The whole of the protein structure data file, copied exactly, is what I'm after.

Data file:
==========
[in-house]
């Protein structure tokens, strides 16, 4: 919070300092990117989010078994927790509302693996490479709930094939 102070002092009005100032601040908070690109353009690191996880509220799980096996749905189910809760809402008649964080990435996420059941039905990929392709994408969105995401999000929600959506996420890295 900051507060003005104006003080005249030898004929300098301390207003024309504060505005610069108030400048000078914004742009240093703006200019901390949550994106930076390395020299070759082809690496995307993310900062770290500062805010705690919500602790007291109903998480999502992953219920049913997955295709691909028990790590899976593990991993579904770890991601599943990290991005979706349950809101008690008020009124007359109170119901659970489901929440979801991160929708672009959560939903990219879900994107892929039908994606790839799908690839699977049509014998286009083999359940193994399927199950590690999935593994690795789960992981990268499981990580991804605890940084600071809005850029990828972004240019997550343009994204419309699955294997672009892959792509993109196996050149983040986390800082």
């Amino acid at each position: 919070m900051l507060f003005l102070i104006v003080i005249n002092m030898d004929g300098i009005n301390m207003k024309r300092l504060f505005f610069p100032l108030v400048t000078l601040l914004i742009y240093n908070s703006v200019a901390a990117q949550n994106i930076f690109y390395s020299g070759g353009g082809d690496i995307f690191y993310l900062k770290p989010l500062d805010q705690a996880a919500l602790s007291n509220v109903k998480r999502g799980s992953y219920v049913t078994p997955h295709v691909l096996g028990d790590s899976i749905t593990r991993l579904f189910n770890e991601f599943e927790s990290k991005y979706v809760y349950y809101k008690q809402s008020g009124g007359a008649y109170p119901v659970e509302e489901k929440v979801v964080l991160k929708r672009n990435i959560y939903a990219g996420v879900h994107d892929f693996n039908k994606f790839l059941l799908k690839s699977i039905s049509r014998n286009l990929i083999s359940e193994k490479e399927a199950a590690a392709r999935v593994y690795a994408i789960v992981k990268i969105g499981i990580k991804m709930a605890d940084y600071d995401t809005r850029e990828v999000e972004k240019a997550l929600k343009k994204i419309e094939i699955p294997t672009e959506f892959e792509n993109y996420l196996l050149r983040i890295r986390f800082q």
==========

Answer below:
[in-house]
């Protein structure tokens, strides 16, 4: 919070300092990117989010078994927790509302693996490479709930094939 102070002092009005100032601040908070690109353009690191996880509220799980096996749905189910809760809402008649964080990435996420059941039905990929392709994408969105995401999000929600959506996420890295 900051507060003005104006003080005249030898004929300098301390207003024309504060505005610069108030400048000078914004742009240093703006200019901390949550994106930076390395020299070759082809690496995307993310900062770290500062805010705690919500602790007291109903998480999502992953219920049913997955295709691909028990790590899976593990991993579904770890991601599943990290991005979706349950809101008690008020009124007359109170119901659970489901929440979801991160929708672009959560939903990219879900994107892929039908994606790839799908690839699977049509014998286009083999359940193994399927199950590690999935593994690795789960992981990268499981990580991804605890940084600071809005850029990828972004240019997550343009994204419309699955294997672009892959792509993109196996050149983040986390800082």
């Amino acid at each position: 919070m900051l507060f003005l102070i104006v003080i005249n002092m030898d004929g300098i009005n301390m207003k024309r300092l504060f505005f610069p100032l108030v400048t000078l601040l914004i742009y240093n908070s703006v200019a901390a990117q949550n994106i930076f690109y390395s020299g070759g353009g082809d690496i995307f690191y993310l900062k770290p989010l500062d805010q705690a996880a919500l602790s007291n509220v109903k998480r999502g799980s992953y219920v049913t078994p997955h295709v691909l096996g028990d790590s899976i749905t593990r991993l579904f189910n770890e991601f599943e927790s990290k991005y979706v809760y349950y809101k008690q809402s008020g009124g007359a008649y109170p119901v659970e509302e489901k929440v979801v964080l991160k929708r672009n990435i959560y939903a990219g996420v879900h994107d892929f693996n039908k994606f790839l059941l799908k690839s699977i039905s049509r014998n286009l990929i083999s359940e193994k490479e399927a199950a590690a392709r999935v593994y690795a994408i789960v992981k990268i969105g499981i990580k991804m709930a605890d940084y600071d995401t809005r850029e990828v999000e972004k240019a997550l929600k343009k994204i419309e094939i699955p294997t672009e959506f892959e792509n993109y996420l196996l050149r983040i890295r986390f800082q």